“My Writing Process” Blog Hop

My son brought me a cup of water while I was writing yesterday. So thoughtful.

I am so happy to have been asked to follow Susie Orman Schnall, author of the novel On Grace, in the “My Writing Process” Blog Hop. I’m passing the torch to Colleen Oakes, author of the Elly in Bloom series and the Queen of Hearts saga, who will be posting on May 5. My job is to answer four questions about my writing. If this interests you, read on. If you are a person who prefers not to know how the sausage is made, stop here. I totally understand.

This is tricky because I write two totally different things: fiction for young adults and a column for moms. My approaches to these two kinds of writing are totally different and maybe even contradictory, so for the purposes of this hop, I’m just going to talk about my column.

What am I working on? Right now I’m working on a treatment for a children’s movie, and I’m also working on a bigger project related to my column. Vague enough for you? Sometimes you’re not quite pregnant enough to fully share.

There’s also a Disney Channel Movie being made based on my novel, A Girl Named Digit, which I’m not really working on at all. I do, however, spend a whole lot of energy worrying about it and, trust me, worrying about things over which you have no control can be a lot of work.

And, of course, I’m always working on my next article. The current one is about civility in the suburbs. I swear these articles (almost) never turn out to be quite as lame as they sound.

How does my work differ from others in its genre? Jeez, I don’t know. It’s different, but I may be too close to it to say why. It’s more of a feeling. Sometimes I read something and think that it’s similar to what I would have written, and other times I think that I would have taken it from a totally different angle. The difference is my perspective, and I can’t really say what that is.

Why do I write what I write? My intention when I sit down it write is to say something that’s true. I started writing my column for fun, just for the satisfaction of expressing myself and to burden others with my internal dialog (sorry!). What surprised me is that it had a unifying effect on my readers. I heard a lot of “Me too!” and “I’ve always thought that!” So I kept writing it.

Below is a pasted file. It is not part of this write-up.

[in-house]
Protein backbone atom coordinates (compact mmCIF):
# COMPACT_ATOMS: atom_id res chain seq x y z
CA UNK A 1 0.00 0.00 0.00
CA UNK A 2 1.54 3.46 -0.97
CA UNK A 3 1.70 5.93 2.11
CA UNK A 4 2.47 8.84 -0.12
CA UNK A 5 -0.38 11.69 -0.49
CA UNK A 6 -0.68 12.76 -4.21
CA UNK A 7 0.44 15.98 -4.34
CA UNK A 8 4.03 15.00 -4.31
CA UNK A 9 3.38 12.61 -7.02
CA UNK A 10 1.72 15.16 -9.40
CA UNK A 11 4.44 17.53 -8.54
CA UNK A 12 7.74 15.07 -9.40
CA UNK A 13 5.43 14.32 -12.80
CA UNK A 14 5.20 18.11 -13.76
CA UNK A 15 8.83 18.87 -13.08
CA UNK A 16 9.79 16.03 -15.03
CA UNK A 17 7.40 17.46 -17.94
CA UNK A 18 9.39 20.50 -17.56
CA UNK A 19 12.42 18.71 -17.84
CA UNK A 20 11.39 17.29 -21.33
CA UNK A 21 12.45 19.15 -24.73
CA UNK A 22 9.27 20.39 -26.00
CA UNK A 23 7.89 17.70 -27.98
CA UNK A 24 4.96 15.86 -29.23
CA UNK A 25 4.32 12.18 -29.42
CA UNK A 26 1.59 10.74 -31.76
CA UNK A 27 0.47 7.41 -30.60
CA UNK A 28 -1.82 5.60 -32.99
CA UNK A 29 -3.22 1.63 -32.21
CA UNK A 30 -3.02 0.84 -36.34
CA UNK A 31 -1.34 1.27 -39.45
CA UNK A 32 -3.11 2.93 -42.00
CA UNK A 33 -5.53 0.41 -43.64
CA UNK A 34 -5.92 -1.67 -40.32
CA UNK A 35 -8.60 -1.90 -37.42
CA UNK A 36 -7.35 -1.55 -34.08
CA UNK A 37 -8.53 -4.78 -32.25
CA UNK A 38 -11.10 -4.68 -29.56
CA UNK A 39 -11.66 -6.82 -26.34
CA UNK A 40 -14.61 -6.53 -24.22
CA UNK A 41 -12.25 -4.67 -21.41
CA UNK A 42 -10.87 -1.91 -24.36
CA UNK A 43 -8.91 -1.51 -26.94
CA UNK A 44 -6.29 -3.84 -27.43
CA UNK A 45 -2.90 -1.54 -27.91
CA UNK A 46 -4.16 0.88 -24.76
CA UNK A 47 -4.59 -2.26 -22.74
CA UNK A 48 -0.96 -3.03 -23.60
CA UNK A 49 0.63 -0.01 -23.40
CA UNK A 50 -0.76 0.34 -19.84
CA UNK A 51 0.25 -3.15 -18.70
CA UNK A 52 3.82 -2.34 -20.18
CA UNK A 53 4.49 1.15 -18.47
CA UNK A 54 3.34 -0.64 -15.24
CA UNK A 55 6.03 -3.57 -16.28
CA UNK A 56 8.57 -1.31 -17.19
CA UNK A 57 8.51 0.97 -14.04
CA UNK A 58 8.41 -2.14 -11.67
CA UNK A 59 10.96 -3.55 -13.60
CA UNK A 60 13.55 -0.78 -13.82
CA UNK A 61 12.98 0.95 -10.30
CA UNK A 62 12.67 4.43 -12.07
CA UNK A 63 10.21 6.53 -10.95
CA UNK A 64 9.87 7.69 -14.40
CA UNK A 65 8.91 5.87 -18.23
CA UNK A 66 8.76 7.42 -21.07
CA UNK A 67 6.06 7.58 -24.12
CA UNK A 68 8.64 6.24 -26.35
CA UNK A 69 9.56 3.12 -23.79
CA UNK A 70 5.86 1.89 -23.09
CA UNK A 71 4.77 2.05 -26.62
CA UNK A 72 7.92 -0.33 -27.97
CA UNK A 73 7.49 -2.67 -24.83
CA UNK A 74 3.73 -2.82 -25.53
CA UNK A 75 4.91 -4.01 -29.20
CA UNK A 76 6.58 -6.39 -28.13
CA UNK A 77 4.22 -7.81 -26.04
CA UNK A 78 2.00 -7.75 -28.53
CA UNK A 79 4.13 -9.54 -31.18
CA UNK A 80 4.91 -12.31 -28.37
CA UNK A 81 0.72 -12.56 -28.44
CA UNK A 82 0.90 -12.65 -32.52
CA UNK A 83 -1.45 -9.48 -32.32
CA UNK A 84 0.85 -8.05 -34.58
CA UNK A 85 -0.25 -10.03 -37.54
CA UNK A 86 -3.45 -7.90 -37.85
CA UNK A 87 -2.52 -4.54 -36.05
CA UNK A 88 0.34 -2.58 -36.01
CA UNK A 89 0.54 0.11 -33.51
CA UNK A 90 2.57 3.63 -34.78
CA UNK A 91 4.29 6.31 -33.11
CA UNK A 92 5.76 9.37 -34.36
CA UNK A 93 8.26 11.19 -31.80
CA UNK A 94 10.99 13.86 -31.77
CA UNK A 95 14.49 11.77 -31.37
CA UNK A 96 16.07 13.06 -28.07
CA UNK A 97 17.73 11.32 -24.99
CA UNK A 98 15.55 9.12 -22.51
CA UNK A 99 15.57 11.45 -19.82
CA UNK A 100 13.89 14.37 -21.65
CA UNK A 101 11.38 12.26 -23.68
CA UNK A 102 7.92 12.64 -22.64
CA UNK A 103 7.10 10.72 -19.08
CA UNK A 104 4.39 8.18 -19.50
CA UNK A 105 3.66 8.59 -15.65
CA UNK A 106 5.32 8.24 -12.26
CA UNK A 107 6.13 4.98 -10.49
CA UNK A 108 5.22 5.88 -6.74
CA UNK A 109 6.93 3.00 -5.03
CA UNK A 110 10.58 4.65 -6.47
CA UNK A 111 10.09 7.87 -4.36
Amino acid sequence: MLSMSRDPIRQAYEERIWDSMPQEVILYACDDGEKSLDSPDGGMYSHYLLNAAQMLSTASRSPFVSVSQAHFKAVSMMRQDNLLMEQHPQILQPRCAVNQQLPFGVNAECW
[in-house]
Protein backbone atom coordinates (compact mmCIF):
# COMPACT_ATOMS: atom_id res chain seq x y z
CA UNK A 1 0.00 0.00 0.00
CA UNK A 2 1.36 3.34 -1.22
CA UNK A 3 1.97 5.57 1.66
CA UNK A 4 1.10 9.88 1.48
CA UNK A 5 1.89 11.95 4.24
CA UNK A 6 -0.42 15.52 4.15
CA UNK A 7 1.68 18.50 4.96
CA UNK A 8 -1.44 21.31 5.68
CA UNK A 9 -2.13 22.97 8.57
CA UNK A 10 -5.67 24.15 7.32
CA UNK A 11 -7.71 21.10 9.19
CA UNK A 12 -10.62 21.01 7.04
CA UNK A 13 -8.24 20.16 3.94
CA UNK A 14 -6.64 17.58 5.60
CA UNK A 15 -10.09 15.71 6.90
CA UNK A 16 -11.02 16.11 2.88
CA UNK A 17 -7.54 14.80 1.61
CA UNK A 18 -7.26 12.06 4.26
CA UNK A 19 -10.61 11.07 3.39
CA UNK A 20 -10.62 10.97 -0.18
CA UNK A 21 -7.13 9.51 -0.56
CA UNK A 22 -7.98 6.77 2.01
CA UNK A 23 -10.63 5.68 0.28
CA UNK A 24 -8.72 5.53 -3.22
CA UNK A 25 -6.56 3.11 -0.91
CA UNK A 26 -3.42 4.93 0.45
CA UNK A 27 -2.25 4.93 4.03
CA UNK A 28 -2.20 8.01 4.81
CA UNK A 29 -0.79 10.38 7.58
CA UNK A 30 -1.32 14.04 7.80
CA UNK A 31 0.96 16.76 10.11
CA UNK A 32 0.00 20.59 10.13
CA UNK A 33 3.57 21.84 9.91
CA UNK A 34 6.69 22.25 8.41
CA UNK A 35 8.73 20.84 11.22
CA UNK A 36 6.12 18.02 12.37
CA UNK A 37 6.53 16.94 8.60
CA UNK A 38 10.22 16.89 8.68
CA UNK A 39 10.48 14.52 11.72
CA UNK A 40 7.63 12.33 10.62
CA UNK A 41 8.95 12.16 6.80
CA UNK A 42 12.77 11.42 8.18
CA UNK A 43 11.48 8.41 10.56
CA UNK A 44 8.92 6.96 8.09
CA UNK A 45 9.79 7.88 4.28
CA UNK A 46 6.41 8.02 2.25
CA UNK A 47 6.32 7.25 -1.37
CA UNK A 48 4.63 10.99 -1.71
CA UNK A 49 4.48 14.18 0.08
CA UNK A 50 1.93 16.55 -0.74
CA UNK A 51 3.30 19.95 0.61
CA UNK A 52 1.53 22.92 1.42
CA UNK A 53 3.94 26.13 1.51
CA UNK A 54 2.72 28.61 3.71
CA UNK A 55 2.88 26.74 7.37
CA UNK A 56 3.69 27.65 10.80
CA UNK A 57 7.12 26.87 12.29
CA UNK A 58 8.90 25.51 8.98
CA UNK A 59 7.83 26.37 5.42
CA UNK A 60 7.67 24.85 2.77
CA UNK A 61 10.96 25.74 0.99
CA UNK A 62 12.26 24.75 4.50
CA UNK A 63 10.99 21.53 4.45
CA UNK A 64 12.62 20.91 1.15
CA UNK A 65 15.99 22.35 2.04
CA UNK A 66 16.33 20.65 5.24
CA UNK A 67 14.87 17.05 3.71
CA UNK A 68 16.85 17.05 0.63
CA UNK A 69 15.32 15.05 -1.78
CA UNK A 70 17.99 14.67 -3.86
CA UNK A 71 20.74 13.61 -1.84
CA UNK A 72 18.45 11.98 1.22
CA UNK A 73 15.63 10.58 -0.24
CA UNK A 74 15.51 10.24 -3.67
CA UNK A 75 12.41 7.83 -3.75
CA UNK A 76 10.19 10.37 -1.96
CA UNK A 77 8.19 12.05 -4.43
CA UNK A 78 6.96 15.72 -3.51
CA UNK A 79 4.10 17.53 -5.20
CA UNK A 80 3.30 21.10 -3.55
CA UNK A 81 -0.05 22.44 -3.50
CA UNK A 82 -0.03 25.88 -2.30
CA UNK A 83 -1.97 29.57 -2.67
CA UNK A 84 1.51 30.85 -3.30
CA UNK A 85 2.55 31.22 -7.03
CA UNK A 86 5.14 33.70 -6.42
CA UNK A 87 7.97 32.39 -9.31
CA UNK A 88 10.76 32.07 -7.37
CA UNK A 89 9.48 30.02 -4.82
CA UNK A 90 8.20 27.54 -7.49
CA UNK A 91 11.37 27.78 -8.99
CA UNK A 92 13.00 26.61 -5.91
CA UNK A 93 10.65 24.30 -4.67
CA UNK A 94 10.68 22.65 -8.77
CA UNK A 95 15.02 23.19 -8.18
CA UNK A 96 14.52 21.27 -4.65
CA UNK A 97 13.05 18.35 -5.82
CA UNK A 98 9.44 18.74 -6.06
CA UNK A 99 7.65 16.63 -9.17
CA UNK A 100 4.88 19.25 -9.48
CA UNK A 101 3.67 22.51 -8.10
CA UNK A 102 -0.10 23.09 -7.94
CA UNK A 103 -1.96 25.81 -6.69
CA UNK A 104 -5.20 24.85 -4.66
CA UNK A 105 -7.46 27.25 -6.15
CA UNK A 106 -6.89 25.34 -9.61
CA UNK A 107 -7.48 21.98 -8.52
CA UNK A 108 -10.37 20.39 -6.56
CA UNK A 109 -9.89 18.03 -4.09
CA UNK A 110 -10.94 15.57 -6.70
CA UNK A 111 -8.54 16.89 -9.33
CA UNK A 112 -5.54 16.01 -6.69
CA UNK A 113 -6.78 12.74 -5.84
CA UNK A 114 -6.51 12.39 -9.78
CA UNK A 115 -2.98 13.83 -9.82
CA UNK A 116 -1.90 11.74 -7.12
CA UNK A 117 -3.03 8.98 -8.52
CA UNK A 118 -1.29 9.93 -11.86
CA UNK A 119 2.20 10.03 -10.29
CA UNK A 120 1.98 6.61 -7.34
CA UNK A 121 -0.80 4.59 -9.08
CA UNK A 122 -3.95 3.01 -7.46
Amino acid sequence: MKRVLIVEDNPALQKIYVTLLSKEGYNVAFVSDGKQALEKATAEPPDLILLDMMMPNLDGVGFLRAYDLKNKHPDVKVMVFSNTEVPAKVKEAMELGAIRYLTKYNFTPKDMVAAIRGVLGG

Being a suburban mom can be a bit isolating and competitive. We all stand on the playground inquiring about each other’s kids, and we shout a chorus of “Great, great! They’re all great!” Likewise for our marriages (three times a week? Really?), our aging parents, and our mental health. We’re not lying as much as just keeping our chins up. We want to know that we’re not the only ones overwhelmed by the socks, baffled by the chronically-full dishwasher and marveling about where the day went.

If we’re all living in the same loop (wake, feed, drive, rinse, spin, fold, shop, feed, rinse, sleep), my hope is that these articles will illuminate the humor and value in that loop.

How does my writing process work? Frankly, as dysfunctional as it is, I’m surprised it works at all. I have an article due every two weeks, and it’s pretty much the same insanity every time: I finish the previous article and email it to my editor. At that very moment I decide that I am washed up, that I do not have another one in me, and that I will never, ever have another idea. I decide to wait a few days to tell her, but I am at peace with my decision to quit writing forever.

The next day I feel a bit depressed. The only way out is to start an article, but, as predicted, I don’t have an idea. I start to get nervous and eventually panicked: I really am washed up. But, really, how am I supposed to write an article when I have this birthday party to plan or when I’m sick with the flu or when my house is infested with stray socks? Invariably, I end up writing an article about the birthday party or the flu or the socks.

So I begin. I sit on my deck or in my living room (these tend to be sock-free zones) and I just type random thoughts about my topic. The writing is terrible, but I save the file and open it the next day and find that it’s gotten a little better with age. I usually find my point towards the last paragraph and move that paragraph up to the top.  Then I comb through the rest of it for more days than I’d like to admit, until it feels like the rhythm is right. Sadly, I often have to delete my favorite part, as it’s irrelevant and lumbering and only meaningful to me.

Last step: I make my kids read it to assure I didn’t say anything overly embarrassing (it’s not healthy to sleep with one eye open).  Then I send it to my husband for quality control (he’s gotten tougher over the years), and then to my sister and sometimes my oldest friend for overall vibe approval. I then send the file off to my editor and promptly decide to quit writing forever. Rinse, repeat.


Thank you to Susie Orman Schnall for tagging me, and to Eileen Palma, author of the novel Worth the Weight, for tagging her. We will all three be talking and selling books as part of the Moms Night Out Author Event at Athleta in Scarsdale, NY on Thursday night, May 8 from 7-9pm (more details below). RSVP to emmawestchester@gmail.com.